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Kings focus on knowing what needs to be done

Aware they gave Phoenix hope by losing Game 4, they set sights on pulling it together and closing out the series in Game 5. They will attempt to extend their playoff road winning streak to eight.

May 21, 2012|By Lisa Dillman

He wasn't invoking the wisdom of hockey greats such as the legendary Gordie Howe or even Wayne Gretzky, a star with some serious Kings cred in his background.

Kings Coach Darryl Sutter thought about the topic of playing with a lead, reached into his own coaching/playing past and landed in the Midwest — more precisely, in Chicago.

"What was Michael Jordan's famous line? Structure gets me to the fourth quarter and then I take over," Sutter said on Monday in El Segundo.

The third period would work just fine too.

For the second time in three days, the Kings will attempt to close out the Phoenix Coyotes in the Western Conference finals, this time as the visiting team. Ahead 3-1 in the series, they will attempt to extend their playoff road winning streak to eight in Game 5 on Tuesday at Arena in Glendale, Ariz.

If the Kings prevail, they would be the first team to go undefeated on the road on their way to the Stanley Cup finals under the current playoff format, according to the Elias Sports Bureau.

The Coyotes were boosted in Game 4 by the return of center Martin Hanzal, coming off his one-game suspension, and veteran defenseman Adrian Aucoin, who is questionable for Game 5 (undisclosed injury). He did not skate Monday.

Phoenix, though, has grown accustomed to constant adversity, on and off the ice.

"I don't understand how we tend to push it to the limit," said Coyotes captain Shane Doan, who scored twice in Game 4. "If it's playing in a game when you've got the lead, you give up the lead, have to win it in overtime.

"…That's the way our group is. We joke we need to change our slogan: 'It's hockey the hard way.' We've made it the hard way at every turn. Hopefully, next year it's hockey the easy way."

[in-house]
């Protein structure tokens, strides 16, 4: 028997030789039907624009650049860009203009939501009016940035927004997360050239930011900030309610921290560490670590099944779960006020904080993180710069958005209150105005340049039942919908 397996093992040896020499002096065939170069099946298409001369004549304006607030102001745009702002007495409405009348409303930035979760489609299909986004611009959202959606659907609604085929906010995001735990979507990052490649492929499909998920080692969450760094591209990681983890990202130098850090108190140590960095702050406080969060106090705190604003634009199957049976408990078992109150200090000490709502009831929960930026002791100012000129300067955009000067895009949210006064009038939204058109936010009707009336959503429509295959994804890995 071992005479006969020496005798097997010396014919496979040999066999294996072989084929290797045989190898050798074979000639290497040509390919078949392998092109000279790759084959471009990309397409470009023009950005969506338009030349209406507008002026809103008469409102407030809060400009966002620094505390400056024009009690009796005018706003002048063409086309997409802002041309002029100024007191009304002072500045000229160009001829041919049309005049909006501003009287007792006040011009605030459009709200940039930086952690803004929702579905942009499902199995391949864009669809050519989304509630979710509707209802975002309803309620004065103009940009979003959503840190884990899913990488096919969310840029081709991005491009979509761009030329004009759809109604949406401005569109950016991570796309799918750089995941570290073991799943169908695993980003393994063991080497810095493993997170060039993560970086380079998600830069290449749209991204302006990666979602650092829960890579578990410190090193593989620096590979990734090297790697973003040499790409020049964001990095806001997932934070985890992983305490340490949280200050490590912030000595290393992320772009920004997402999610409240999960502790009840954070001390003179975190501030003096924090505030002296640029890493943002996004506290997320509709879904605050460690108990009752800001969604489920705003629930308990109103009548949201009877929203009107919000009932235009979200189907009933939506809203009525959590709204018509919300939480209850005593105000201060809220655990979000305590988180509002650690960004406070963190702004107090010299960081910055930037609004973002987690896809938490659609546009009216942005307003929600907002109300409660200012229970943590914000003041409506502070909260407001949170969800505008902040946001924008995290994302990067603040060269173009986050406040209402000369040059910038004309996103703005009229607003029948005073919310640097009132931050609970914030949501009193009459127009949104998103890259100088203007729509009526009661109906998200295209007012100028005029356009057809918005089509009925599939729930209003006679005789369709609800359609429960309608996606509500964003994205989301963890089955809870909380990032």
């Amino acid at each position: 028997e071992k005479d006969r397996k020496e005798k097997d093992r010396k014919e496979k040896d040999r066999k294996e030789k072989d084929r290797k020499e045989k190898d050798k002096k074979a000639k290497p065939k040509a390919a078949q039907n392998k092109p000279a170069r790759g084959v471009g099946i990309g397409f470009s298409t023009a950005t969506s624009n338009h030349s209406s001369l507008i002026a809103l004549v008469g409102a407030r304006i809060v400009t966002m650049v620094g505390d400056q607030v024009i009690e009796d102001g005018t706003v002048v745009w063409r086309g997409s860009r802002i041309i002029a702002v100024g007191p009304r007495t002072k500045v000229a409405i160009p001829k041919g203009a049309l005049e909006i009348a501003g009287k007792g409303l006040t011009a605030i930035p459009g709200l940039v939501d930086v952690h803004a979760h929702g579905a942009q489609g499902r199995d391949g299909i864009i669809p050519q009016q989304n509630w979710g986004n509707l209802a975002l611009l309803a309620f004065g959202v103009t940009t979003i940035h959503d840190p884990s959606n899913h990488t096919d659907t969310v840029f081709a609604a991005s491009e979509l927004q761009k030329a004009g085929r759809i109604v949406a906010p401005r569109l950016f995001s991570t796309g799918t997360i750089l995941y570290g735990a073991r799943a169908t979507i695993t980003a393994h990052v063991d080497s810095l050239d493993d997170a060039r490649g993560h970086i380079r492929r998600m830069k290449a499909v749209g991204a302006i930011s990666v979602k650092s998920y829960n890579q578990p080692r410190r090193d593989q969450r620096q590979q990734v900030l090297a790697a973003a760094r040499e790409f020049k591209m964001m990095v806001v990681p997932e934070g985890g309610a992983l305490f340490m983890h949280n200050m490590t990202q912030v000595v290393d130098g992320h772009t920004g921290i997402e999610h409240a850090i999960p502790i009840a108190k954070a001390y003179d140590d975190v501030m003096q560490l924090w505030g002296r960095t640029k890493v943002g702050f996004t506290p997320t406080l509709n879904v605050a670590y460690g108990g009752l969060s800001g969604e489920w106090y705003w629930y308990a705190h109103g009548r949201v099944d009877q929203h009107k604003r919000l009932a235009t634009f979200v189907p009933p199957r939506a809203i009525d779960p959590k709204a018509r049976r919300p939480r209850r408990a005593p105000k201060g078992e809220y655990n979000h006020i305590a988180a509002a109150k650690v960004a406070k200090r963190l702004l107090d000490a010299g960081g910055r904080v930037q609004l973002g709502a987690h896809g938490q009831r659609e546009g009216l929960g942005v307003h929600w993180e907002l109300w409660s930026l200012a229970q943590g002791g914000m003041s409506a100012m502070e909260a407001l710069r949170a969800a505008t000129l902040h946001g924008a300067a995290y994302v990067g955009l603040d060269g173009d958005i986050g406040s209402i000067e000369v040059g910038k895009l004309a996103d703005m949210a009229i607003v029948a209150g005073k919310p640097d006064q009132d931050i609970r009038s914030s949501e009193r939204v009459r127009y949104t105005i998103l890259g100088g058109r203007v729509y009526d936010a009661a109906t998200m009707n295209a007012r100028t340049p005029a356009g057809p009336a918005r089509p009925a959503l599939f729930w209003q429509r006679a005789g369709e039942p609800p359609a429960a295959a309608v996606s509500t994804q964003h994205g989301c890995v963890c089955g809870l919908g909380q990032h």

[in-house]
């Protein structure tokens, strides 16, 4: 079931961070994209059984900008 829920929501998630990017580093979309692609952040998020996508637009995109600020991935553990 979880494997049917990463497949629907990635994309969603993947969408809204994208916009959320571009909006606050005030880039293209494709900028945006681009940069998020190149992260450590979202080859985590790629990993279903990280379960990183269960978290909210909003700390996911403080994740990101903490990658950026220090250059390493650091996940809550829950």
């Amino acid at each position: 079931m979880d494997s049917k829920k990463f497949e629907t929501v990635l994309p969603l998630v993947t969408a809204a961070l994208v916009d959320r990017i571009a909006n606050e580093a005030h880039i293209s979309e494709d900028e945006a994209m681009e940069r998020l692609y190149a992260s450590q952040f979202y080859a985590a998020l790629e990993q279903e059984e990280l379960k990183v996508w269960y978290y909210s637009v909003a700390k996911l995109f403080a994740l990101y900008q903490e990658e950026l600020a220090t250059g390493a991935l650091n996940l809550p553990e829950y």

Game 4 was hardly a clunker. Give the Coyotes credit for preventing the window of opportunity from snapping shut, winning, 2-0. The Kings may not have been lacking the structure and overall discipline Sutter was talking about, but there was something missing in terms of the finer points of the game.

"We've got to win this next game," said Kings defenseman Drew Doughty. "We gave them hope last night. We let them back into the series, making it 3-1. So this next game is huge. If they win that one, then we're coming back [to L.A.], and they win one more, they push it to a Game 7.

"We've got to play our best game. I think our last couple games we really slacked off, haven't played our best hockey as a team. Going into the next one in their barn, we've got to be at our best or things are going to change in the series."

The power play would be a good starting point. They were 0 for 6 with the man advantage in Game 4. That hadn't been as big an issue because of the Kings' secondary scoring.

"You look at everything the Kings have done, it's great," Doan said. "That [Dwight] King/[Jarret] Stoll/[ Trevor] Lewis line has arguably been the best line of the series. The level is so intense. There's so little room, you have to have other guys step up."

Whether it was the power-play woes or the larger picture, Sutter was recommending his own brand of temporary amnesia as the Kings headed back on the road.

"Try and win the next game," Sutter said. "Could be in Tucson or in Toledo or in Los Angeles. To me, it has no bearing on anything. It's always now and today and tomorrow, not last week or next week.

"That's the best part about being in the playoffs. It is always about your next game, not about something that happened 30 years ago or two days ago, right? That's the best part."

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